Aparna Dharwadker is Professor of Theatre and Drama and Professor of English at the University of Wisconsin-Madison. She is active in the fields of postcolonial theatre, modern Indian theatre, comparative modern drama and dramatic theory, as well as the literature of the global South Asian diaspora. Her essays and articles have appeared in a wide range of journals and collections, including PMLA, Modern Drama, New Theatre Quarterly, Theatre Journal, Theatre India, Theatre Research International, English Postcoloniality, The Blackwell Companion to Restoration Drama, The Encyclopedia of Asian Theatre, and Representing the Past: Essays in Performance Historiography. Her study of post-independence Indian theatre won the 2006 Joe A. Callaway Prize for the best book on drama or theatre published during 2004-05. She has held fellowships from the NEH, the American Institute of Indian Studies, the Folger Library, and the Newberry Library, among others, and has served on the editorial collective of Genre, the Fulbright National Screening Committee for India, and the Gerald Kahan Prize Committee of the American Society for Theatre Research.
A Poetics of Modernity: Indian Theatre Theory, 1850 to the Present
The modern urban theatre that has developed in India since the mid-nineteenth century represents a singularly complex intersection of colonial and postcolonial processes with a long-established, multilingual, and multigeneric theatre and performance culture. When it first appeared in colonial metropolises such as Calcutta and Bombay (now Kolkata and Mumbai), the new urban theatre seemed to epitomize the conditions of colonialist dominance. But in practice, the ‘alien’ form was absorbed quickly into the material, social, and ideological structures of an old and literate culture that had possessed theatre for more than two millennia in a plurality of locations, languages, genres, and contexts. Notwithstanding the influences of ‘Westernized modernity’, for more than a century the subjects of theatrical representation have been drawn consistently from Indian myth, history, legend, folklore, and contemporary life; major Indian languages (rather than English) have served as the primary media of original composition; indigenous traditions of music, dance, and spectacle have dominated the styles of presentation; and the creative and theoretical constituents of modernity have been carefully assimilated to classically-derived concepts such as natya (aestheticized performance), sahitya (literature), natak (drama), rangmanch (the stage, or the theatre, more broadly), prekshan (spectatorship), and rasa (aesthetic experience). My research project establishes the comprehensive theoretical foundations of this field of modern practice by bringing together seminal source texts that represent about ten Indian languages (including and especially English), and span a 160-year period. Consisting mainly of the self-reflexive discourse of modern Indian theatre practitioners (playwrights, directors, actors, translators, designers, et al.), these primary documents make visible the interweaving of modernity and tradition, literature and commerce, art and politics, print and performance, the elite and the popular, as well as the intracultural and the transcultural across the colonial/postcolonial divide.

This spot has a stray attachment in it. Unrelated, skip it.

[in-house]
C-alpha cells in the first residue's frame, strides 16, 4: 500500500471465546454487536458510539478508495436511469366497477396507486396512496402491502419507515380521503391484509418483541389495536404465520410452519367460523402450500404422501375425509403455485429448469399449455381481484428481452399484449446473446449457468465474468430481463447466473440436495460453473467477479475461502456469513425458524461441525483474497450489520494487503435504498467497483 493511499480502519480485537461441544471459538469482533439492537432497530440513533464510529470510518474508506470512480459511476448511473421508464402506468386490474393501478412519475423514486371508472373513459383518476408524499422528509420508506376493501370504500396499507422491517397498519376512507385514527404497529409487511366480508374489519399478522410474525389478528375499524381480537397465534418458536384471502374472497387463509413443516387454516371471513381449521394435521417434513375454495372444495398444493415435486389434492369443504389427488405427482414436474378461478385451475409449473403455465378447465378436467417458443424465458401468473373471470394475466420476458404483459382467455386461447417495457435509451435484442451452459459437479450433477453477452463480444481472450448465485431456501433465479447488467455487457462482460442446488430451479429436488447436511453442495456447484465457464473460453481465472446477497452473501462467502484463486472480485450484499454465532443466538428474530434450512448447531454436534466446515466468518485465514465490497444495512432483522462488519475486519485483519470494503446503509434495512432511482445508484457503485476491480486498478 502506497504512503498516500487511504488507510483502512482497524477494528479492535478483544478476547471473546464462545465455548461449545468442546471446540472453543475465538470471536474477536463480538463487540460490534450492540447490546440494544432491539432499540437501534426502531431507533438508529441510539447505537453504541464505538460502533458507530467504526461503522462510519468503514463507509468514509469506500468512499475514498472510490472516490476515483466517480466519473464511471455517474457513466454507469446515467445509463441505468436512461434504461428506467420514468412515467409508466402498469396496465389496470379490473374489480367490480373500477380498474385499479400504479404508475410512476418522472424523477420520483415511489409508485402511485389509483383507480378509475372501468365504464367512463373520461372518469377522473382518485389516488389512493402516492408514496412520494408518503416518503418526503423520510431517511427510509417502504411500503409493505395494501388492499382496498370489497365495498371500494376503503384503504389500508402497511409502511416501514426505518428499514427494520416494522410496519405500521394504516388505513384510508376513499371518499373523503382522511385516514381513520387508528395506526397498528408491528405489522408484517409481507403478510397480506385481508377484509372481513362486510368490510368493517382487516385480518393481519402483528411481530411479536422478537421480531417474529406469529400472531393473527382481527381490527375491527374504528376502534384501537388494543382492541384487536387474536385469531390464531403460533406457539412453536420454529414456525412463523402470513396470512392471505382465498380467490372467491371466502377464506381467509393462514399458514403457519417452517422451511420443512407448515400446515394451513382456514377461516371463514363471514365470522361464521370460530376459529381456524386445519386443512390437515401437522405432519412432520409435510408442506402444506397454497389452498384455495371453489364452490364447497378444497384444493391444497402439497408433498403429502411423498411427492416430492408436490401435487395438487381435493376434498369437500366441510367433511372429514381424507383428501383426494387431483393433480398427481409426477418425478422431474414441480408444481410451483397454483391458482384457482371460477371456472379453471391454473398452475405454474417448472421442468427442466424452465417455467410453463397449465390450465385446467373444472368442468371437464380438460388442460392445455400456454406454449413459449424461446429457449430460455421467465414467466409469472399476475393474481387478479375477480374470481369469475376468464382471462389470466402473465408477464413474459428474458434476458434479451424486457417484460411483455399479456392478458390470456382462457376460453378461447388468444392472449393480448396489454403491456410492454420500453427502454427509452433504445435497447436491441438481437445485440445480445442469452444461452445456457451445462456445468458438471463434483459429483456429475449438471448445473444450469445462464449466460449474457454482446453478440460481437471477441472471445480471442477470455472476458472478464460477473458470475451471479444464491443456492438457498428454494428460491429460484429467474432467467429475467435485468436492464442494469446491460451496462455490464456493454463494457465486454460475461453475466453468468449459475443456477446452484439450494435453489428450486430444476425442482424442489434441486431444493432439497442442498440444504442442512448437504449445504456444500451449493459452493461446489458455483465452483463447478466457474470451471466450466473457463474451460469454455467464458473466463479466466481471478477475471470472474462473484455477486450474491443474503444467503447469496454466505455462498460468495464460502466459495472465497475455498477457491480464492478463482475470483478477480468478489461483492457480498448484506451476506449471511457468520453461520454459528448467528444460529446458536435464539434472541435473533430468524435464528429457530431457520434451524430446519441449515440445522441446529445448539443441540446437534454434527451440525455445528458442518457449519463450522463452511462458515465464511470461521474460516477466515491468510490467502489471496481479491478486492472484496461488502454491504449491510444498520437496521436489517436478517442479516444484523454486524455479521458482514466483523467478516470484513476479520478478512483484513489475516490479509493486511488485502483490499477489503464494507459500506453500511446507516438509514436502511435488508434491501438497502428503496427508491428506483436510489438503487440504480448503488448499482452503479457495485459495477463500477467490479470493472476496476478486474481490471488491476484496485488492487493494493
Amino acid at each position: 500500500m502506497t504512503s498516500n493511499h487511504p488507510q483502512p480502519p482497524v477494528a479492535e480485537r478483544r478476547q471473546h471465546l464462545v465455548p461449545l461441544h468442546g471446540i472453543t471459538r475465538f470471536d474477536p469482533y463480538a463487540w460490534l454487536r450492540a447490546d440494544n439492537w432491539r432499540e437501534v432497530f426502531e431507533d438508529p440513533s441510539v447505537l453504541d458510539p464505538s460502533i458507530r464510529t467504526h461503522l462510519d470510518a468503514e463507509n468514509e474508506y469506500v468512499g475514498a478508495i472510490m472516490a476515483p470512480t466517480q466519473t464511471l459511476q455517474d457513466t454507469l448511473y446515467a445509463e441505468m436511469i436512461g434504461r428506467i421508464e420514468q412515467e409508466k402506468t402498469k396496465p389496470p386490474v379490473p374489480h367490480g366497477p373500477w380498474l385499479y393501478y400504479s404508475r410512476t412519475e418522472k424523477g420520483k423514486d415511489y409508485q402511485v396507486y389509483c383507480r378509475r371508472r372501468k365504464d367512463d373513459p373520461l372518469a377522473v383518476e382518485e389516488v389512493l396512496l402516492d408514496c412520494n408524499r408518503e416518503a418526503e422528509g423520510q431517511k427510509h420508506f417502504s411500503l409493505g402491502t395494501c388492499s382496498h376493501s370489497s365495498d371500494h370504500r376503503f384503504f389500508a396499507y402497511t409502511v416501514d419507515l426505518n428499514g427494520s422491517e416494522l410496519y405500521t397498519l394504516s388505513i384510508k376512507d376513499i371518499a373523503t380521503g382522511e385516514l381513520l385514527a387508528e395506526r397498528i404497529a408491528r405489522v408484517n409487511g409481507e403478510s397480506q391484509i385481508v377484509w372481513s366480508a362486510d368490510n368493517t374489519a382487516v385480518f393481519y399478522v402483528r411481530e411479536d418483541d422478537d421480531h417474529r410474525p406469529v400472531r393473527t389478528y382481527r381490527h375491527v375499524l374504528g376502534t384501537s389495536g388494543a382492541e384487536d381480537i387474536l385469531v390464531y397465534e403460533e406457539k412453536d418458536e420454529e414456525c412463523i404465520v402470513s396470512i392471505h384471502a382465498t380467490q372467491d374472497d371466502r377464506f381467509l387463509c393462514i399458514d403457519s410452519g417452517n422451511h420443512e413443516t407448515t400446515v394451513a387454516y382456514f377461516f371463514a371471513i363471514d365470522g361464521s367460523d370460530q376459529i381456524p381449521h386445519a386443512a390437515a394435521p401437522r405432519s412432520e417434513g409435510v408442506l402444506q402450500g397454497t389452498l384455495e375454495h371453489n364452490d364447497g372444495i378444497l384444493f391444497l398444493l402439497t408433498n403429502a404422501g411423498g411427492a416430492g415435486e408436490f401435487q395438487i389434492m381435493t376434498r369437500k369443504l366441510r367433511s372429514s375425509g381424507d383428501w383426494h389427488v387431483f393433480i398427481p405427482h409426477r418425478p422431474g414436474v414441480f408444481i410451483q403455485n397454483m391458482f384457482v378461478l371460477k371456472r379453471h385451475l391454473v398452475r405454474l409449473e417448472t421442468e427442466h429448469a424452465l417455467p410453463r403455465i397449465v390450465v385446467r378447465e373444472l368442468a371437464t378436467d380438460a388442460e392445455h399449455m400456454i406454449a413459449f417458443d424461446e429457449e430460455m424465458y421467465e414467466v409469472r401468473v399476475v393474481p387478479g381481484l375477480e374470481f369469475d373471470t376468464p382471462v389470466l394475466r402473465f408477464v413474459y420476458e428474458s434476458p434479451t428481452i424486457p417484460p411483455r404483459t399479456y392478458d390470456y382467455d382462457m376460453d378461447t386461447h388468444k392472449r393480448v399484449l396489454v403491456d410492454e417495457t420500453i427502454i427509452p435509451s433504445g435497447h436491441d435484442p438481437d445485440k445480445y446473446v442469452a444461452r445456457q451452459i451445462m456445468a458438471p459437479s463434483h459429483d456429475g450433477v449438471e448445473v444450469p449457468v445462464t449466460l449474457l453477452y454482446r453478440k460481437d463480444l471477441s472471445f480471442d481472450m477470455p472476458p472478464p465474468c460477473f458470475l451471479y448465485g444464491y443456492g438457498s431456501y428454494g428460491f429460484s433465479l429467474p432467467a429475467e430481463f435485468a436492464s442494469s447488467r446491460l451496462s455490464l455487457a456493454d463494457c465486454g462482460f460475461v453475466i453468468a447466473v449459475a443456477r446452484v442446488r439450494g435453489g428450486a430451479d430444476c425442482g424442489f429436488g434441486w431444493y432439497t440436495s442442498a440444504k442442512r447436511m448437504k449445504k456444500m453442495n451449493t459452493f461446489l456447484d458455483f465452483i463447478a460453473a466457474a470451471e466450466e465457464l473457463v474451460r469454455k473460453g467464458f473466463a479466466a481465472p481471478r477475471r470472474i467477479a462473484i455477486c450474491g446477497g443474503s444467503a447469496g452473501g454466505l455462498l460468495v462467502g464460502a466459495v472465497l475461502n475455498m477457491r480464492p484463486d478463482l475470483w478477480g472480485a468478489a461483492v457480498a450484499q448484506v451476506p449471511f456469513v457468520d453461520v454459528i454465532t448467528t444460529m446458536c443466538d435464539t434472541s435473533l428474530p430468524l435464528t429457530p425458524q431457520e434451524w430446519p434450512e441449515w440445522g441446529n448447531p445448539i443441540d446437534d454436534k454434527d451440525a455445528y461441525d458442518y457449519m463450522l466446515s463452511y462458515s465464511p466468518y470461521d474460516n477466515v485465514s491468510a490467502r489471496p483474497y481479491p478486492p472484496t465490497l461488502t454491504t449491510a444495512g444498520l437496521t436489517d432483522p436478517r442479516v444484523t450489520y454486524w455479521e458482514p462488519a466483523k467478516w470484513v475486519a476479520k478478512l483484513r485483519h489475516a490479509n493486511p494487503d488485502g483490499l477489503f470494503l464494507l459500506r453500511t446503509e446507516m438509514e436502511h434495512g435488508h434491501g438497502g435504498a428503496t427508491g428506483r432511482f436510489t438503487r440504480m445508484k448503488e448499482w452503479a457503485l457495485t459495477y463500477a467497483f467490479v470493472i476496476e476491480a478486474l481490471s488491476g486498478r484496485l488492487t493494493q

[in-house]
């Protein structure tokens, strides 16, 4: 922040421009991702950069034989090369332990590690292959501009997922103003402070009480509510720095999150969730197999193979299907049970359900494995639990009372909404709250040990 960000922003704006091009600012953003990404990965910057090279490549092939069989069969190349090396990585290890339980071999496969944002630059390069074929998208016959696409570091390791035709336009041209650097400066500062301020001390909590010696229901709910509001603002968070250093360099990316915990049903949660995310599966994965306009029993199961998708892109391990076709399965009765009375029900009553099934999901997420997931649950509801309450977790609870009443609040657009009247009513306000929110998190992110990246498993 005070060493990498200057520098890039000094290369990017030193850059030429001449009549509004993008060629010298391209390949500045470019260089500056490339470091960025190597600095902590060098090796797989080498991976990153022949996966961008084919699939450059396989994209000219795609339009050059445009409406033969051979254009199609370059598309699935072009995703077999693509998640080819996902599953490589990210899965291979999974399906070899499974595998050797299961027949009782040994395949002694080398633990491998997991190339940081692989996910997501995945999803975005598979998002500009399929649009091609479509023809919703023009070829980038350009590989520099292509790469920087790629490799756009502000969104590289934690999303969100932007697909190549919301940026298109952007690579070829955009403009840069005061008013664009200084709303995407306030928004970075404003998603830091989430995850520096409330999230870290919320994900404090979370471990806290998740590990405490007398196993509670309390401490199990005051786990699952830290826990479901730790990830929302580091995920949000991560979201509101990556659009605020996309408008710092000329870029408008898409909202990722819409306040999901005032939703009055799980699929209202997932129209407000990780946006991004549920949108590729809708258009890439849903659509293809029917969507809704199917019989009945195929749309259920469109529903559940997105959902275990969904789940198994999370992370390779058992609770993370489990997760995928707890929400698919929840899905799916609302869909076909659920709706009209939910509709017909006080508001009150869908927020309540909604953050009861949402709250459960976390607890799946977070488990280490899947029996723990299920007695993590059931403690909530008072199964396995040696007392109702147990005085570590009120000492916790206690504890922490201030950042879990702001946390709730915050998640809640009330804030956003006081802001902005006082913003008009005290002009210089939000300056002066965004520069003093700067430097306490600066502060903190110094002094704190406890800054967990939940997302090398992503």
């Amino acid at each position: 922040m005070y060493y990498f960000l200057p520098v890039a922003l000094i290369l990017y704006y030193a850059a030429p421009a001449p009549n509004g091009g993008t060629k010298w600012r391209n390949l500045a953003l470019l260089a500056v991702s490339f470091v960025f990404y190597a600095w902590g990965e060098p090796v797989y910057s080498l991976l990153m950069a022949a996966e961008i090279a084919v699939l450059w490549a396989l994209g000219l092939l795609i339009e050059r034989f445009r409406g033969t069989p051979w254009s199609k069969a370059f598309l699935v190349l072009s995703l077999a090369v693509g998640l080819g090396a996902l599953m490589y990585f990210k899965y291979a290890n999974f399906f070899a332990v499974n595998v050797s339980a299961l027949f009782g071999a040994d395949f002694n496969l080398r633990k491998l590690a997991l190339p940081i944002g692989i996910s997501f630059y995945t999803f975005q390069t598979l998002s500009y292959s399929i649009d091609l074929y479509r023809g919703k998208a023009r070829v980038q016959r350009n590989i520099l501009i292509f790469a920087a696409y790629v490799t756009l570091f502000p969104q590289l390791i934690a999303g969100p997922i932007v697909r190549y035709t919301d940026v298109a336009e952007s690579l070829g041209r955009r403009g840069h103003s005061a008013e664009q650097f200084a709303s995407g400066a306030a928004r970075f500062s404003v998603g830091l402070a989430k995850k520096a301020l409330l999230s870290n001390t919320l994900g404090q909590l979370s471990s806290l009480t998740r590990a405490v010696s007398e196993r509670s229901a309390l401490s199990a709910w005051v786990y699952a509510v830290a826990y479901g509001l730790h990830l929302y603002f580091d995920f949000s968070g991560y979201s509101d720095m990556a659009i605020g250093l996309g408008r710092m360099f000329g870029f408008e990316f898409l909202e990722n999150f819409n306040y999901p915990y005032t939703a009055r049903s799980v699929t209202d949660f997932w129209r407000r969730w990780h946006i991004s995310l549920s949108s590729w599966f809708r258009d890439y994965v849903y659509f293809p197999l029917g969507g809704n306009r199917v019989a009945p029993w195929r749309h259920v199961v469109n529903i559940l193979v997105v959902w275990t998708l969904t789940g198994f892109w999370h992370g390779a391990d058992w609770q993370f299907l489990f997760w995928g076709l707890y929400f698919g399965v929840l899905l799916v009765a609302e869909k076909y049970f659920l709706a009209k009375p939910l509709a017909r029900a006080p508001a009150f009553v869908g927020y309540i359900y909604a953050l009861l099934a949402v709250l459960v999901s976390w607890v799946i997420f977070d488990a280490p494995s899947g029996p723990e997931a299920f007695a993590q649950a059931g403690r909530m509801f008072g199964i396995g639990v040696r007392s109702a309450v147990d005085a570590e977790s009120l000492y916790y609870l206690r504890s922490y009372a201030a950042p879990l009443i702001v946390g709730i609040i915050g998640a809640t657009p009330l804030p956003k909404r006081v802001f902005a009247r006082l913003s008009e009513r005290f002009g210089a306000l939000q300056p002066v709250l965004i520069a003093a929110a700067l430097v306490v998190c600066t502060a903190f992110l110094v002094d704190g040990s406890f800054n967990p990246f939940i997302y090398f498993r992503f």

- Dharwadker, A., Theatres of Independence: Drama, Theory, and Urban Performance in India Since 1947, Iowa City: University of Iowa Press, 2005; New Delhi: Oxford University Press, 2006.
- Dharwadker, A., “Introductions,” to Girish Karnad: Collected Plays, vol. 2, New Delhi: Oxford University Press, 2005.
- Dharwadker, A., “Diaspora and the Theatre of the Nation,” in Theatre Research International, vol. 28, no. 3, 2003, pp. 303-25.